Dan Lowrey's Star of Erin Music Hall
This image, from a programme cover, shows the interior of the popular Dublin theater which opened at Crampton Court in 1879 (and with which Joyce was certainly familiar).
The term "music hall" as an art form refers to a type of variety entertainment that flourished in the mid-19th century until well into the 20th century (indeed, echoes of it can even be heard in certain tunes by the Beatles, whose own youth was steeped in that tradition). Music hall performances often featured mixed bills of melodramas, ballads, light opera, popular songs, recitations, sketches, solo turns, and American-style minstrel routines, ranging in tone from the comical to the sentimental to the risqué.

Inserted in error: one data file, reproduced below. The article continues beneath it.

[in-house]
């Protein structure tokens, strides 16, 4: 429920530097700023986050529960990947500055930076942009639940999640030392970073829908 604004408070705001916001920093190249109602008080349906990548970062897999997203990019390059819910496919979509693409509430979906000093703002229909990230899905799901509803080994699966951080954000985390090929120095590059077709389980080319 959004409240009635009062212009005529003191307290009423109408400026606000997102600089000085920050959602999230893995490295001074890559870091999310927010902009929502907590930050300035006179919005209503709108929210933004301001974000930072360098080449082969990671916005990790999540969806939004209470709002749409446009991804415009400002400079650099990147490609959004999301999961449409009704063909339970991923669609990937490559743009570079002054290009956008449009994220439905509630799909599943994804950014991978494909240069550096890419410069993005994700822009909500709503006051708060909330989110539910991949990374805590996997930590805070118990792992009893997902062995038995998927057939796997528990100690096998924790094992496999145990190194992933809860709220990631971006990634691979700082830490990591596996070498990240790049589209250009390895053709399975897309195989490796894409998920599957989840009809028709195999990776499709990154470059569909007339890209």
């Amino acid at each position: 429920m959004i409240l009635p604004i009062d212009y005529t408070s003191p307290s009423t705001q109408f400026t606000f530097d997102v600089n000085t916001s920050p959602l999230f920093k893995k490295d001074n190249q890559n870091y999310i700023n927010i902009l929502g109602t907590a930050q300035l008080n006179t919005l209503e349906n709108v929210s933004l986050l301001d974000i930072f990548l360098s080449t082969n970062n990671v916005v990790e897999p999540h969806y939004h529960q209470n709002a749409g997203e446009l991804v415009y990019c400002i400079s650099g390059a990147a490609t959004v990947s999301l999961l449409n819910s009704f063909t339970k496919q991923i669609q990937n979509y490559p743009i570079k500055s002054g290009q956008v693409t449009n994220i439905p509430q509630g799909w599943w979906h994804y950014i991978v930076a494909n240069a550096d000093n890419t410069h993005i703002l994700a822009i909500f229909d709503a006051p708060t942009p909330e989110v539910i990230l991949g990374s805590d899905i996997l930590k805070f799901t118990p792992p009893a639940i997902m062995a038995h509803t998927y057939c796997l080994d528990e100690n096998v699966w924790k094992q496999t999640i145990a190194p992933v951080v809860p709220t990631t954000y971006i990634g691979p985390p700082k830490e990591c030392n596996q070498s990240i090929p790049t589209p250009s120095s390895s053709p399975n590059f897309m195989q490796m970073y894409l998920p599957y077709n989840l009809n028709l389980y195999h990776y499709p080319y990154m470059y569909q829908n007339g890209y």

Reconstructed in 1897 as the Empire Theatre of Varieties, Lowrey's music hall still stands as the present-day Olympia Theatre.
As an interesting footnote, Joyce's involvement in the Volta Theatre, Ireland's first cinema (opened in Dublin in 1909), has been well documented by Richard Ellman; however, the first-ever screening of a cinematic film in Ireland took place at the Star of Erin, on April 20, 1896.
Image reproduced from Infinite Variety: Dan Lowrey's Music Hall, 1879-97, by Eugene Watters and Matthew Murtagh (Norwich, Great Britain: Gill and Macmillan Limited, 1975).